Tag Archives: Jen Bryant

It’s Monday! What Are You Reading? Favorite Nonfiction Picture Books of 2014

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It’s Monday and I’m happy to be participating in a weekly event with a community of bloggers who post reviews of books that they have read the previous week. Check out more IMWAYR posts here: Jen from Teach Mentor Texts and Kellee and Ricki from Unleashing Readers

Last week, I posted my favorite fiction picture books from the past year.  This week,  I’m excited to share my favorite Nonfiction Books of 2014.  Again, book selection is challenging as there are SO many to chose from.  I have also been taking a rather long break from any form of computer work over the Christmas break so I could focus on family and as a result, my descriptors are relatively short! But here they are…

FAVORITE ANIMAL BOOKS

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Ivan: The Remarkable True Story of the Shopping Mall Gorilla – Katherine Applegate

A nonfiction companion to the amazing novel The One and Only Ivan.

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Creature Features – Steve Jenkins

Steve Jenkins is a master at capturing information in a captivating way both visually and descriptively.  In this book, the creatures describe their OWN features!  Great for teaching “voice” and a wonderful writing anchor.

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Animalium – Katie Scott and Jenny Broom

This is an amazing look into the world of animal classification.  Oversized book – wonderful for sharing with students and is made to feel as if you are walking through a museum.  Gorgeous and unique!

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Mama Build a Little Nest – Jennifer Ward and Steve Jenkins

Who knew there was such diversity when it came to nest building?  Fascinating to read and look at!

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The Slug (from the Disgusting Critter Series) – Elise Gravel

What can I say except that kids LOVE this series!  Interesting facts told with humorous illustrations and slap-stick comments.  A MUST for your classroom library!

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Neighborhood Sharks: Hunting with the Great Whites of California’s Farallon Islands  – Katherine Roy

Up-close and personal with the world’s most deadliest shark!  Captivating and surprising!

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A Baby Elephant in the Wild – Caitlin O’Connell

Excellent photographs and informative and interesting text.  Perfect for questioning and a great introduction to narrative nonfiction for younger students.

FAVORITE BIOGRAPHIES

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Nelson Mandela – Kadir Nelson

Every child should know the story of this most important, courageous, inspiring man and what he did to end apartheid.  Amazing story, amazing illustrations, amazing man.

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Shakleton’s Journey – William Grill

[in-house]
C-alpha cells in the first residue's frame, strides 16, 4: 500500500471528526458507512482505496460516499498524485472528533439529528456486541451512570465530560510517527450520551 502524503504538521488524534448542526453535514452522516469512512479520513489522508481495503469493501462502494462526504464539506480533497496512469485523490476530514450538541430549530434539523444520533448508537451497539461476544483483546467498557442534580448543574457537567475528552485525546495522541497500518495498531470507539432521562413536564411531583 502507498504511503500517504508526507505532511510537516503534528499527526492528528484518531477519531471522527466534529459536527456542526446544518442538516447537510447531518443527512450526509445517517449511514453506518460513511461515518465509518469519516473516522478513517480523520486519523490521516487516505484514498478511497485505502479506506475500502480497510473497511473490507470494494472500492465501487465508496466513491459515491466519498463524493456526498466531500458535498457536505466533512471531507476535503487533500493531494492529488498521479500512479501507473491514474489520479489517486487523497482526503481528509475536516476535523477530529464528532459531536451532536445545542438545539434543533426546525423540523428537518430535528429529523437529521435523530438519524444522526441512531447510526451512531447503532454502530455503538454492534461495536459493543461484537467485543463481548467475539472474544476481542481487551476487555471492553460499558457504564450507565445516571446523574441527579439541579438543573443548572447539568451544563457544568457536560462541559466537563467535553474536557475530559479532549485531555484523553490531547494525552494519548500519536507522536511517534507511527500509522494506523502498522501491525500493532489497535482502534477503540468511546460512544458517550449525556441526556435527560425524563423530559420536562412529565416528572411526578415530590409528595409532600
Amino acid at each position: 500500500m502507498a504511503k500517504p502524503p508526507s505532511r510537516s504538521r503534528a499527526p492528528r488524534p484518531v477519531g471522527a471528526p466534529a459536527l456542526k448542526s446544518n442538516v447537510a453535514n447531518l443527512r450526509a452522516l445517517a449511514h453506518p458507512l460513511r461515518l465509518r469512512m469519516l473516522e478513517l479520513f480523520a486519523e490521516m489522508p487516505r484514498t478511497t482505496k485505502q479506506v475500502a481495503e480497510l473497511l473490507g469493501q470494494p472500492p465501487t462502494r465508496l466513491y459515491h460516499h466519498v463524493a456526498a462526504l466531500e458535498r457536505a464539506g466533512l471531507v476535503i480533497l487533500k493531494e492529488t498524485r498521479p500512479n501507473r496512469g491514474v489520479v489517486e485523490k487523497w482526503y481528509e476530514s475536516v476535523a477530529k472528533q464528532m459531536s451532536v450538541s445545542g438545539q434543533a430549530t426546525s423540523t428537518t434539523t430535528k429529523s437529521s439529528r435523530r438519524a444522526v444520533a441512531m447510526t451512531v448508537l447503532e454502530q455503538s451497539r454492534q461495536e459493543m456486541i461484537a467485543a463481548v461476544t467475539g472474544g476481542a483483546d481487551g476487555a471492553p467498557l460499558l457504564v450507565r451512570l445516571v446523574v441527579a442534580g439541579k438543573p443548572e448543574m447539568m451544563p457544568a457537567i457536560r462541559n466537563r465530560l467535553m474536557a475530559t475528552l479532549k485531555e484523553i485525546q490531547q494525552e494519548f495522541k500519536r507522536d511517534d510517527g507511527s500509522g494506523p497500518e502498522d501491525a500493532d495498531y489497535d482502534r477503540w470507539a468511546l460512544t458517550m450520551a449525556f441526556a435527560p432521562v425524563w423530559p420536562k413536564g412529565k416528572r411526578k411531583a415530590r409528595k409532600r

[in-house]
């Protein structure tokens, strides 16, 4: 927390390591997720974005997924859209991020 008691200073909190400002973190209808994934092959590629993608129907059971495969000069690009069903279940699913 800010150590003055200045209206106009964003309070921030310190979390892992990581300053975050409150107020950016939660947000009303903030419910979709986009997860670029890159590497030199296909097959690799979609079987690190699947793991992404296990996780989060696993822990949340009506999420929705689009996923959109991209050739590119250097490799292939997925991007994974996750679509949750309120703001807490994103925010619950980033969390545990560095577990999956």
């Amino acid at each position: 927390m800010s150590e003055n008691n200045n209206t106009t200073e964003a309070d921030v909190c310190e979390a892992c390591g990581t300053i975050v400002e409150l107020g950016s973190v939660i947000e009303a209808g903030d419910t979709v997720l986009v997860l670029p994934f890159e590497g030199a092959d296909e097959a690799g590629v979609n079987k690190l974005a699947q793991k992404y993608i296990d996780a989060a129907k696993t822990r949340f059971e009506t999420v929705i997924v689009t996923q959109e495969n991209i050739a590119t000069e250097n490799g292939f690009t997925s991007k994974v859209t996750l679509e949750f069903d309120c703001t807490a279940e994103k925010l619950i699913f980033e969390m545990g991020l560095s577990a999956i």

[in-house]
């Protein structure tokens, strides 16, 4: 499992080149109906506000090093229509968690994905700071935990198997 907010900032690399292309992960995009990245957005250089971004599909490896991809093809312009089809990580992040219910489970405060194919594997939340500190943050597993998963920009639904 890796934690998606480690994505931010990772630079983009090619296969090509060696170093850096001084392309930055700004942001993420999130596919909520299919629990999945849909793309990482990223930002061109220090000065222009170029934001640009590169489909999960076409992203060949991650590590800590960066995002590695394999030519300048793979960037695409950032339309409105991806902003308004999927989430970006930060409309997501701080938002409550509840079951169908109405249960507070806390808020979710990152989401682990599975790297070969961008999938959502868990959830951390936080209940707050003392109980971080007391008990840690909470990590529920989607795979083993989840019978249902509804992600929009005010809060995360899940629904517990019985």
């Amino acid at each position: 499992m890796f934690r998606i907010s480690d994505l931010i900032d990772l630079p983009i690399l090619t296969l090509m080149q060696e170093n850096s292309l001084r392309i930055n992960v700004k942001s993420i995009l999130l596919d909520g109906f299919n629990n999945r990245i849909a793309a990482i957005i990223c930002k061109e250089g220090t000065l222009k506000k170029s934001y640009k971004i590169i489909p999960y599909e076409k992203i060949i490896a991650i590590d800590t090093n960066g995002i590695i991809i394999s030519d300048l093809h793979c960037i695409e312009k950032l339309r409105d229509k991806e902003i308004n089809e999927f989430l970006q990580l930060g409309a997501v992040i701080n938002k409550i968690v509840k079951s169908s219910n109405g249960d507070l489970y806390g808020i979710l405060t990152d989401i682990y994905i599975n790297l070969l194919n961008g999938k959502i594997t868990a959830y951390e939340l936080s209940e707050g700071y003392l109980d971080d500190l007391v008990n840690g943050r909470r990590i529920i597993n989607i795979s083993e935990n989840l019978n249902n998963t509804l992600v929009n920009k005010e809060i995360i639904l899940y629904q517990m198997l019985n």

Sir Ernest Shacklton’s amazing scientific expedition across the Antarctic.  Stunning pencil crayon illustrations.  A fascinating account of a great adventure.

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Mr. Ferris and His Wheel – Kathryn Gibb Davis

Amazing facts and stunning illustrations describing George Ferris’s remarkable creation.

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The Right Word: Roget and His Thesaurus – Jen Bryant and Melissa Sweet

Stunning illustrations and a fascinating story of Peter Mark Roget – the man who created the thesaurus.  Inspires list making!

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Families Around The World – Margriet Ruurs

Wonderful look at different families: cultures, food, homes, clothing and customs.  Simple and interesting text – perfect for grade 2-3!

FAVORITE CONCEPT BOOKS:

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 IF:  A Mind-Bending New Way of Looking at Big Ideas and Numbers – David J. Smith

Author of If the World Were A Village, David J. Smith, creates a unique book that shrinks down concepts that are hard to wrap your brain around into a familiar and smaller scale.  Perfect book for linking with Math.

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 Tiny Creatures:  The World of Microbes – Nicola Davies

 An accessible introduction to microbes for primary students.  A great NF read aloud that will invite lots of  “oooos” and “aaahs.” LOVE this book!

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Gravity – Jason Chin

Through simple text and stunning illustrations,  Jason Chin explains what gravity does and why it is so important. A complex concept made simple. 

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As an Oak Tree Grows – G. Brian Karas

SOOOO many different teachable layers to this book including history, timelines, and life cycle of trees.  This unique book depicts the life of an oak tree spanning 200 plus years and how the world changes around it as it grows.  A perfect book to teach TRANSFORM. 

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Clever Concept Books – Jane Brocket

Apparently, there are other books in this wonderful series, but these two titles were released this year.  LOVE them for early primary classrooms – perfect link to teaching science concepts.  Simple text and bright, colorful photographs.

FAVORITE POETRY BOOKS:

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Firefly July: A Year of Very Short Poems – Paul B. Janeczko (editor)

Creating images using only a few words can be challenging but every poem in this collection succeeds in doing so. An lovely collection of short poems – and a perfect illustration to children that sometimes, less is more.